Those of us who integrate software development to any significant degree in our instruction and research into writing can still see ourselves in Paul’s summary assessment of the people he interviewed for WTWS. He observed that their work, though largely “unnoticed by their institutions,” nevertheless “pointed to the one area where the field can actively shape the tools it uses, and thus shape the conception of writing implicit in those tools—the design of software” (6-7).
And that, to me, is why WTWS is both such an important and somehow tragic book. Its exigency, presented in part through a number of quotes from Andrea Lunsford’s 1991 address to the MLA, is undeniably mainstream. But because of the pace and brand of software adotopion in the mid-1990s, so many of WTWS's core arguments became very easy to ignore. Once every writing teacher and every student was equipped with a copy of Windows and Word, store-bought software became the mainstream, exactly and ironically as Lunsford at the time warned.
I have tried and mostly failed in my own work to argue by demonstration for what Paul put much more succinctly and directly: “software design should be as mainstream an activity for composition professionals as teaching a writing class, conducting a research study, or writing an article” (10). There is no equivocation in that statement. Software design should be a mainstream activity, on par with teaching and research.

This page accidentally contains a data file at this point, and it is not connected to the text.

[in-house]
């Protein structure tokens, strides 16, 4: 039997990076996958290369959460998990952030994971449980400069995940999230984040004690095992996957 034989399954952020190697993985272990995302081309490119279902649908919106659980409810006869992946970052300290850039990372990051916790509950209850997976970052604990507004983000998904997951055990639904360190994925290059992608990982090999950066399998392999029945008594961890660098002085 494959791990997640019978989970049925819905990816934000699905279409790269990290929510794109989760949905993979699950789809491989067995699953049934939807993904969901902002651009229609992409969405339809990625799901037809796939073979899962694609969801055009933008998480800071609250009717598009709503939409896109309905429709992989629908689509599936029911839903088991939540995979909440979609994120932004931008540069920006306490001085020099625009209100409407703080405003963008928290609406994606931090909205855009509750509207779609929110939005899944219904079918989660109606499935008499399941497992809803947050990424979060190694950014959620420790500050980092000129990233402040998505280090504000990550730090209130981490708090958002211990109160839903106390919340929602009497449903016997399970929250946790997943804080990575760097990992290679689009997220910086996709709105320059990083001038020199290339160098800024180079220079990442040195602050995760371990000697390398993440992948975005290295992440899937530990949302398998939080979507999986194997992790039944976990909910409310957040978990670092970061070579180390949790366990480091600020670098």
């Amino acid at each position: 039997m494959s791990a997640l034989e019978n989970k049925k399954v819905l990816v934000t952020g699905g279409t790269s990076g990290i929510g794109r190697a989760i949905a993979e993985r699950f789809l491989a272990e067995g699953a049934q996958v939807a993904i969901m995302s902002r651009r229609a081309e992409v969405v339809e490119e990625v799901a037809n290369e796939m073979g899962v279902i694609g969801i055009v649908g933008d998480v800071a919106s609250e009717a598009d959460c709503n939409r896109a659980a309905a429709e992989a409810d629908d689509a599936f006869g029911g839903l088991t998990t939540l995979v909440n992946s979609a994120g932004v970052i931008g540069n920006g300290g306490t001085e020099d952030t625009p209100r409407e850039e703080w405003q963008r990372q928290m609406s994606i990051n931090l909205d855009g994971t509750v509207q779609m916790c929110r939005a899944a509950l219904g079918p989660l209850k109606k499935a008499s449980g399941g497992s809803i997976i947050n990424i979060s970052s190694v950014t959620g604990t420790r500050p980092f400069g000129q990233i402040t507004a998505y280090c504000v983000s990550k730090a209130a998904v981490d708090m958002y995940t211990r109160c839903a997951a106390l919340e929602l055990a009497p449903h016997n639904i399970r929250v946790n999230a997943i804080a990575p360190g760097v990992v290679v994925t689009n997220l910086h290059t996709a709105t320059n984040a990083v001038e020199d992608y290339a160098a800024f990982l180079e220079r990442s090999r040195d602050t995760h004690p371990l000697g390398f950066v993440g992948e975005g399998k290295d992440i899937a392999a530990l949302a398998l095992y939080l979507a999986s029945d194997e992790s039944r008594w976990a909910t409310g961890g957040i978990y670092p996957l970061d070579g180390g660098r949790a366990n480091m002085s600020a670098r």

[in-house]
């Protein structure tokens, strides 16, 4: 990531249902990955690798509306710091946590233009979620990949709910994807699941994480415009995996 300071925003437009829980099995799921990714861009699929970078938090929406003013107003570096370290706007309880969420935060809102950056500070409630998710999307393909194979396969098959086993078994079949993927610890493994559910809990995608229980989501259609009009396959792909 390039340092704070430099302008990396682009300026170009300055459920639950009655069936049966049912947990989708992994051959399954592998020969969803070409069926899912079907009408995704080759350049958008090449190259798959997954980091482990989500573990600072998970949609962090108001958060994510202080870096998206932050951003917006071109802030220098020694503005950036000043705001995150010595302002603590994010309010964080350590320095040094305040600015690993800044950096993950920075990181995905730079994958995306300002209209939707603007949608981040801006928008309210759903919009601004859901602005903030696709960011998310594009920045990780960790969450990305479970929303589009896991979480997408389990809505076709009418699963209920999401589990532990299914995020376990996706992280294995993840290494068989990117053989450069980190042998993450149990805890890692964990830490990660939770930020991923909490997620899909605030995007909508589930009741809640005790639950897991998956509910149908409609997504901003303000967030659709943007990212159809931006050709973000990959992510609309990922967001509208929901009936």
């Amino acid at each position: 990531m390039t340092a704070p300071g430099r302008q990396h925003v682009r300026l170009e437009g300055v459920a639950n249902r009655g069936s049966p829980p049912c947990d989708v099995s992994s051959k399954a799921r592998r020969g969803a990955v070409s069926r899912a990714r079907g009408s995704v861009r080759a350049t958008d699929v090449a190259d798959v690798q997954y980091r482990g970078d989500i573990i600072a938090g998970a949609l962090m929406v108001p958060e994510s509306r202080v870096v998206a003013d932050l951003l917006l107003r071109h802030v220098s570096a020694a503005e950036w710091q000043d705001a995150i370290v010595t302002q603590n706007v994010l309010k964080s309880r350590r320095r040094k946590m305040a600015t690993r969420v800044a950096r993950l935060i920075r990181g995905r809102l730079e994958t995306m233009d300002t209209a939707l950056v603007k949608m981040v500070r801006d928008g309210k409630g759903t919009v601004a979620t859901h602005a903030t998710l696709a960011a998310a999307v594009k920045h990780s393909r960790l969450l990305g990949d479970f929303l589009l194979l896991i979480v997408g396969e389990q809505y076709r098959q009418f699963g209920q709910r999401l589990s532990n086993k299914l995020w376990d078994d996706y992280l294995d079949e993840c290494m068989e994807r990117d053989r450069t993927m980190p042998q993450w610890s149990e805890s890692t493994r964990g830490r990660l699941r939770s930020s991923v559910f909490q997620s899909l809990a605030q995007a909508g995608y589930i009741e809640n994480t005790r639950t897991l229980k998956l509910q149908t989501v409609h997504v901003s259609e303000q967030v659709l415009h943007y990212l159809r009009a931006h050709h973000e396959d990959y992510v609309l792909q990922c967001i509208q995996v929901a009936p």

I believe that that vision is still important, and even more readily realized than it would have been in the mid-1990s. The microcomputer (aka, the PC) was the development that served as the technological side of WTWS's exigency. In 2015, it is the mobile device, seen on a continuum of larger, more establisehd devices. Stitching together all of those contemporary devices and, more importantly, their users: the data application programming interface (API). Passing around word documents or PDFs is no longer a tenable way to write effectively (ever read a PDF on an iPhone? I don't recommend it).
The proliferation of devices will do to digital writing what the proliferation of screen sizes did to web design. Through the mid-2000s, screen resolutions were basically limited to three sizes: 640×480, 800×600, or 1024×768. Software like Dreamweaver could pretty ably design the web within that range, no programming skills required. But as screen resolutions fragmented, and wildly so in size as well as orientation, so too did network-access conditions and modes of input (clumsy fingertips rather than the pixel-perfect precision of the mouse pointer).
Programming, writing: those are the activities suited to meet the rhetorical challenges presented by a landscape that is, and indeed should be, teeming with all sorts of different devices and differently abled users. Programming, like writing, belongs to no one other than those who choose to engage it. By rereading WTWS still another time, I plan to listen closely again to the stories of the writer-programmer pioneers that Paul interviewed at the time, and think about how those stories transform and transpose to the present time.